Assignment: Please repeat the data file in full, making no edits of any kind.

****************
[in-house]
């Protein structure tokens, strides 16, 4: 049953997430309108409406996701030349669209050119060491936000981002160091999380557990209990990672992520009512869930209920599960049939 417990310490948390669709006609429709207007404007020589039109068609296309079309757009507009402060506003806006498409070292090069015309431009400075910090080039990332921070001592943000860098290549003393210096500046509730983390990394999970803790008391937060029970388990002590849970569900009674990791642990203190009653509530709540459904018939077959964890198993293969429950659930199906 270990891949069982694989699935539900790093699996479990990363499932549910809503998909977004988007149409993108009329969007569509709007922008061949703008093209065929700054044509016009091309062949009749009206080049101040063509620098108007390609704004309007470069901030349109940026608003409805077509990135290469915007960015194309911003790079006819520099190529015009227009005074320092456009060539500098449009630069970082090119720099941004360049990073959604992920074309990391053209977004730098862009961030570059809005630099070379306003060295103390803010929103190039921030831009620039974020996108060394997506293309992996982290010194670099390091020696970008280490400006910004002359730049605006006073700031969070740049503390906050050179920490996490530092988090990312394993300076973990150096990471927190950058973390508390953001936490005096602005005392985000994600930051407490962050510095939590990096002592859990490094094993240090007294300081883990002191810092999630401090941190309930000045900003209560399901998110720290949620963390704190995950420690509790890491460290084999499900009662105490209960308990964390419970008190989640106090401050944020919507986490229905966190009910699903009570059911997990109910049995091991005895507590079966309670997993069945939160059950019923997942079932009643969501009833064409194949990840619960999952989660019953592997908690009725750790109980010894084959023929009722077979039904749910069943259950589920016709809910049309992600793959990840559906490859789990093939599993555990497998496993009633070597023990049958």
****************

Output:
[in-house]
């Protein structure tokens, strides 16, 4: 049953997430309108409406996701030349669209050119060491936000981002160091999380557990209990990672992520009512869930209920599960049939 417990310490948390669709006609429709207007404007020589039109068609296309079309757009507009402060506003806006498409070292090069015309431009400075910090080039990332921070001592943000860098290549003393210096500046509730983390990394999970803790008391937060029970388990002590849970569900009674990791642990203190009653509530709540459904018939077959964890198993293969429950659930199906 270990891949069982694989699935539900790093699996479990990363499932549910809503998909977004988007149409993108009329969007569509709007922008061949703008093209065929700054044509016009091309062949009749009206080049101040063509620098108007390609704004309007470069901030349109940026608003409805077509990135290469915007960015194309911003790079006819520099190529015009227009005074320092456009060539500098449009630069970082090119720099941004360049990073959604992920074309990391053209977004730098862009961030570059809005630099070379306003060295103390803010929103190039921030831009620039974020996108060394997506293309992996982290010194670099390091020696970008280490400006910004002359730049605006006073700031969070740049503390906050050179920490996490530092988090990312394993300076973990150096990471927190950058973390508390953001936490005096602005005392985000994600930051407490962050510095939590990096002592859990490094094993240090007294300081883990002191810092999630401090941190309930000045900003209560399901998110720290949620963390704190995950420690509790890491460290084999499900009662105490209960308990964390419970008190989640106090401050944020919507986490229905966190009910699903009570059911997990109910049995091991005895507590079966309670997993069945939160059950019923997942079932009643969501009833064409194949990840619960999952989660019953592997908690009725750790109980010894084959023929009722077979039904749910069943259950589920016709809910049309992600793959990840559906490859789990093939599993555990497998496993009633070597023990049958």